The purpose of the study was to explore a low-cost intervention that targets an increasingly common developmental disorder. The study was a blinded, exploratory evaluation of the PlayWisely program on autism symptoms and essential learning foundation skills (attention, recognition, and memory skills) in children with a diagnosis of autism, autism spectrum disorder (ASD), pervasive developmental disorder - not otherwise specified (PDD-NOS), and Asperger syndrome (AS). Eighteen children, 1 to 10 years of age, were evaluated using the Childhood Autism Rating Scale, Second Edition (CARS2); the PlayWisely Interactive Test of Attention, Recognition, and Memory Skills; Autism Treatment Evaluation Checklist (ATEC), and the Modified Checklist for Autism in Toddlers (M-CHAT). There were significant treatment effects for the PlayWisely measure on the Yellow Sets that examine recognition; Purple Sets that examine brain region agility and early memory skills; Blue Sets that examine phonemic awareness and recognition; and for the Total Sets, with a similar trend toward improvement in the Green Sets that examine perception and Red Sets that examine attention. No other measures reached statistical significance. The results suggest that PlayWisely can improve recognition, brain region agility, phonemic awareness, letter recognition, and early memory skills in ASD. It was observed by the parents, coaches, and study investigators that the children who were less than 3 years of age showed improvements in autism symptoms; however, the group was too small to reach statistical significance. Future studies are needed to see if this intervention can mitigate autism symptoms in very young children with ASD.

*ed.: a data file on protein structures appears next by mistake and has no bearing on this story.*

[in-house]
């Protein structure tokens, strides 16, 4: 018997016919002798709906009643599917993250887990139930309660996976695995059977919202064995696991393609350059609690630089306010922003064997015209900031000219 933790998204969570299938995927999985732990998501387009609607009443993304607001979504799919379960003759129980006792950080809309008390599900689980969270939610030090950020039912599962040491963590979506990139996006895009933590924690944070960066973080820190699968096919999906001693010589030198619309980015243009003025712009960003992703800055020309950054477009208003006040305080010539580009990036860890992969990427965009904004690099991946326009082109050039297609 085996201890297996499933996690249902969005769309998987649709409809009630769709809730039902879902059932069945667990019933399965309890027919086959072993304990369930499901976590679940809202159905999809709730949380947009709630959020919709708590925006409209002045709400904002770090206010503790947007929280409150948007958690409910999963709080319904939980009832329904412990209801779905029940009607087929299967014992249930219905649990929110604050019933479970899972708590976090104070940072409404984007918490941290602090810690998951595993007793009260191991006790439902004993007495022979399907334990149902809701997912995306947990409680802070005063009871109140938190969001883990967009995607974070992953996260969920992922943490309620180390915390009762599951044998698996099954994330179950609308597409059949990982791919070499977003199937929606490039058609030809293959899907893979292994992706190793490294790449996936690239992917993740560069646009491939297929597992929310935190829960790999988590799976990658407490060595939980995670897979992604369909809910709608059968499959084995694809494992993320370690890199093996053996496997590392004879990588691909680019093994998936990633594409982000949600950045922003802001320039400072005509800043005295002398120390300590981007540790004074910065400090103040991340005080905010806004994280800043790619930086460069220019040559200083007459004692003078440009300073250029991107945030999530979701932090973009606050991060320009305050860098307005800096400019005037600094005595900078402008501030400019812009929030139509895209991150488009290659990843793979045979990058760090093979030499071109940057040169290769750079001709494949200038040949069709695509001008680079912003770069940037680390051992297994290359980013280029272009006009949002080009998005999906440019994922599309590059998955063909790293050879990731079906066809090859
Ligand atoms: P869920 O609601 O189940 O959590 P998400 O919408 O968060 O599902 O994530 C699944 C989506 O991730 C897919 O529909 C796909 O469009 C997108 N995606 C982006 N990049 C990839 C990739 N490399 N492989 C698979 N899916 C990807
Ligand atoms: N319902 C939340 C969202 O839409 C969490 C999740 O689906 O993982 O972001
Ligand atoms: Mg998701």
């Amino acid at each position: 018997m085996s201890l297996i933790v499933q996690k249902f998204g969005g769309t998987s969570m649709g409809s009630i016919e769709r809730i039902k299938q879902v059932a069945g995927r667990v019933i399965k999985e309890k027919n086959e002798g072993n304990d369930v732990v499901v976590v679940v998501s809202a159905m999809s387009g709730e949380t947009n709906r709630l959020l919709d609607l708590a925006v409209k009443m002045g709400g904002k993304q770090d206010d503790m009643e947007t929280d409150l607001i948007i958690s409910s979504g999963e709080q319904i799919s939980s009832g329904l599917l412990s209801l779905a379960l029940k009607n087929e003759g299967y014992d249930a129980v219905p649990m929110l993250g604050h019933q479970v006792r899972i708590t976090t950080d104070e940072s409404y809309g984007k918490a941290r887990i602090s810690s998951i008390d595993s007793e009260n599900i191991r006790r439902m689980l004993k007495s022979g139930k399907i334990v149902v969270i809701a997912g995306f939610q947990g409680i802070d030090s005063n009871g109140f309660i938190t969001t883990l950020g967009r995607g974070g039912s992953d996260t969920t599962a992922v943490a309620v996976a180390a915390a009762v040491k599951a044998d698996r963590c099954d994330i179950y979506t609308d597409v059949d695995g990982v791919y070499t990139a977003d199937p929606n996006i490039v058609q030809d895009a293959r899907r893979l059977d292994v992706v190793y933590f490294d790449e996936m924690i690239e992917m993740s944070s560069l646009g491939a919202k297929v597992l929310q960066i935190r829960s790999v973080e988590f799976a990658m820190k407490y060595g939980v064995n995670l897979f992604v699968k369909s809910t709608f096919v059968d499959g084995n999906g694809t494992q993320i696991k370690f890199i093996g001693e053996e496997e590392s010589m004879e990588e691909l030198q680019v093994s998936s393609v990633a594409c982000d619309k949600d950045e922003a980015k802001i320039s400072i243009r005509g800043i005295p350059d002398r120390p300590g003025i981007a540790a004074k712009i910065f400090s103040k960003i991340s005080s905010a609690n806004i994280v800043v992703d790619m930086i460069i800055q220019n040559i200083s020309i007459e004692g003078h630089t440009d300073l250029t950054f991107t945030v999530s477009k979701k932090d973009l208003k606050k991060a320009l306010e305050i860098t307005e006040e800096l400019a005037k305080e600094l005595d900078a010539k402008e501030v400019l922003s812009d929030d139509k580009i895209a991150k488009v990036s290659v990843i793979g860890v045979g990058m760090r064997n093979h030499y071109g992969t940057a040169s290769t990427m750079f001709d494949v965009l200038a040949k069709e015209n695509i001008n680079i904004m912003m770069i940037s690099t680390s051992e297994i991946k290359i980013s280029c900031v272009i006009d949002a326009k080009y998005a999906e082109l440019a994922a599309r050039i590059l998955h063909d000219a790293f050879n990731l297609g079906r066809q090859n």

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http://www.ncbi.nlm.nih.gov/pmc/articles/PMC3670436PMC
June 2013

Prospective trial of equine-assisted activities in autism spectrum disorder.

Altern Ther Health Med 2011 May-Jun;17(3):14-20

Research Department, Autism Treatment Center, Dallas, Texas, USA.

Background: Anecdotal reports and some studies suggest that equine-assisted activities may be beneficial in autism spectrum disorders (ASD).

Objective: To examine the effects ofequine-assisted activities on overall severity of autism symptoms using the Childhood Autism Rating Scale (CARS) and the quality ofparent-child interactions using the Timberlawn Parent-Child Interaction Scale. In addition, this study examined changes in sensory processing, quality of life, and parental treatment satisfaction.